There is a review from critic David Patmore in the current issue of Classical Recordings Quarterly of the new Orchestra of the Swan recording of Mahler’s Lieder eines fahrenden Gesellen and Das Lied von der Erde on Somm Recordings. The complete review is available via paid subscription on the Classical Recordings Quarterly website. A short excerpt follows:
Mahler (arr. Schoenberg) Lieder eines fahrenden Gesellen (a); Das Lied von der Erde (b).
bEmma Curtis (con); bBrennen Guillory (ten); aDavid Stout (bar); Orchestra of The Swan / Kenneth Woods.
Somm F C SOMMCD0109 (79mins; DDD); rec. Townsend Hall,Shipton-on-Stour,UK,19/11/10.
This new pairing of chamber reductions of two of Mahler’s finest works for voices and orchestra follows hard on the heels of Somm’s recent release of the Fourth Symphony, also reduced for chamber ensemble (reviewed on page 66). Whereas that disc was directed by David Curtis, this most recent release features the young conductor Kenneth Woods directing the Midlands’s new ensemble, the Orchestra of the Swan, based atStratford-upon-Avon, and appearing frequently in Birmingham. Woods has been making a considerable name for himself as a Mahler interpreter both in the UK and on the west coast ofAmerica, and listening to this new disc it is not hard to hear why. His handling of both works is extremely impressive, with a strong sense of atmosphere and control apparent in each, despite the limitations of the reduced scoring.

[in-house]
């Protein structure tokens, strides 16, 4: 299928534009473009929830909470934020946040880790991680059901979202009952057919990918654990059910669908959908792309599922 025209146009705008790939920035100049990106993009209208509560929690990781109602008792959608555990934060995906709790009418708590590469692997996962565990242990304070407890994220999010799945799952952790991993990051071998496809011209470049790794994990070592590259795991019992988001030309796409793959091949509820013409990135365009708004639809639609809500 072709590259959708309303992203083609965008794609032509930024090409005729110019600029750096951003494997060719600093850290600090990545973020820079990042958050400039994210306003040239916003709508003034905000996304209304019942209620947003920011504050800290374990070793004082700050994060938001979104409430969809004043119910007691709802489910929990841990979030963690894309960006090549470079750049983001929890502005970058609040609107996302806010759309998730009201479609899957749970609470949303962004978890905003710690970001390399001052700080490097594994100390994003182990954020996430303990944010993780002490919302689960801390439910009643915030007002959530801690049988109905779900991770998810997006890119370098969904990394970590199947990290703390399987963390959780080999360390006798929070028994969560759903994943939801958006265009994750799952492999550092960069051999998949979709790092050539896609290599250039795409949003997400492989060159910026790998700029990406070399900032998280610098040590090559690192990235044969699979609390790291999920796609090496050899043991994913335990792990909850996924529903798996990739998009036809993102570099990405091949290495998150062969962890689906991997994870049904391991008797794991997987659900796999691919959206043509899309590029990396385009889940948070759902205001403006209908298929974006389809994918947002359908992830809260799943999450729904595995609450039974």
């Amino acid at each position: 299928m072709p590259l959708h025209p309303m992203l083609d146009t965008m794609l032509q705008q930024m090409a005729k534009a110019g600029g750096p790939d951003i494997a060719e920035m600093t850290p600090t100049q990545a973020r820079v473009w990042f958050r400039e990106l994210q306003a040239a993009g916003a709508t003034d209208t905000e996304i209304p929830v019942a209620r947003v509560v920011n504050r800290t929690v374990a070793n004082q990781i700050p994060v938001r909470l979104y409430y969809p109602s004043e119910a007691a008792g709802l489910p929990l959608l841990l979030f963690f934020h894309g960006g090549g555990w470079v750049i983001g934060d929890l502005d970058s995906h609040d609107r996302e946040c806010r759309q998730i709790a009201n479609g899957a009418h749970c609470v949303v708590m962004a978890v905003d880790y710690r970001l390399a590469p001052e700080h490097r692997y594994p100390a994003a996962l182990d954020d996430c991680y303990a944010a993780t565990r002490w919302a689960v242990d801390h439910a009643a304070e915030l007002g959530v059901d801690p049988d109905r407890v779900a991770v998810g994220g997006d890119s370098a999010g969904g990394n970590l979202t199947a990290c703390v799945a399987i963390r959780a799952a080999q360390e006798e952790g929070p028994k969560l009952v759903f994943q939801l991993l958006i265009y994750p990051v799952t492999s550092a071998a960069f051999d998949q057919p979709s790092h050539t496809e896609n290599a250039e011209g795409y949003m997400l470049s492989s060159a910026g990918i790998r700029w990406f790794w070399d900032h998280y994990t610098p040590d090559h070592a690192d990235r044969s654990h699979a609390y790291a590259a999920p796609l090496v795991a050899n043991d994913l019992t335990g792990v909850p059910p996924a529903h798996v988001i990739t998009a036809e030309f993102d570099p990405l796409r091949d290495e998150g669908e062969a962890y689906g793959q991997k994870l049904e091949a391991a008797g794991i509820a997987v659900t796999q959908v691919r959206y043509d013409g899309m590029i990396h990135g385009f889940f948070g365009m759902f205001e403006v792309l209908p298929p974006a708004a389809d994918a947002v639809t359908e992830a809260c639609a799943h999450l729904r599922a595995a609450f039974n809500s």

In this achievement he is clearly helped by the individual players of the orchestra of the Swan, who yield little to their colleagues in larger orchestras… The Lieder eines fahrenden Gesellen come off best, thanks to some impressive singing from the baritone David Stout, who is well inside the score, both vocally and interpretively…. Emma Curtis gives a most poignant reading of the final Abschied. Somm’s recorded sound, engineered by Gary Cole, is first-rate throughout, with excellent balance and plenty of aural space.
Perhaps the best way to approach this enterprising disc is not as a face-to face encounter directly with Mahler himself, but as an insight into how musicians such as Schoenberg (the driving force in both arrangements), impoverished by the first world war, later sought to experience his music at first-hand. With this adjusted perspective in mind, the new disc is likely to create considerable interest and to give much pleasure.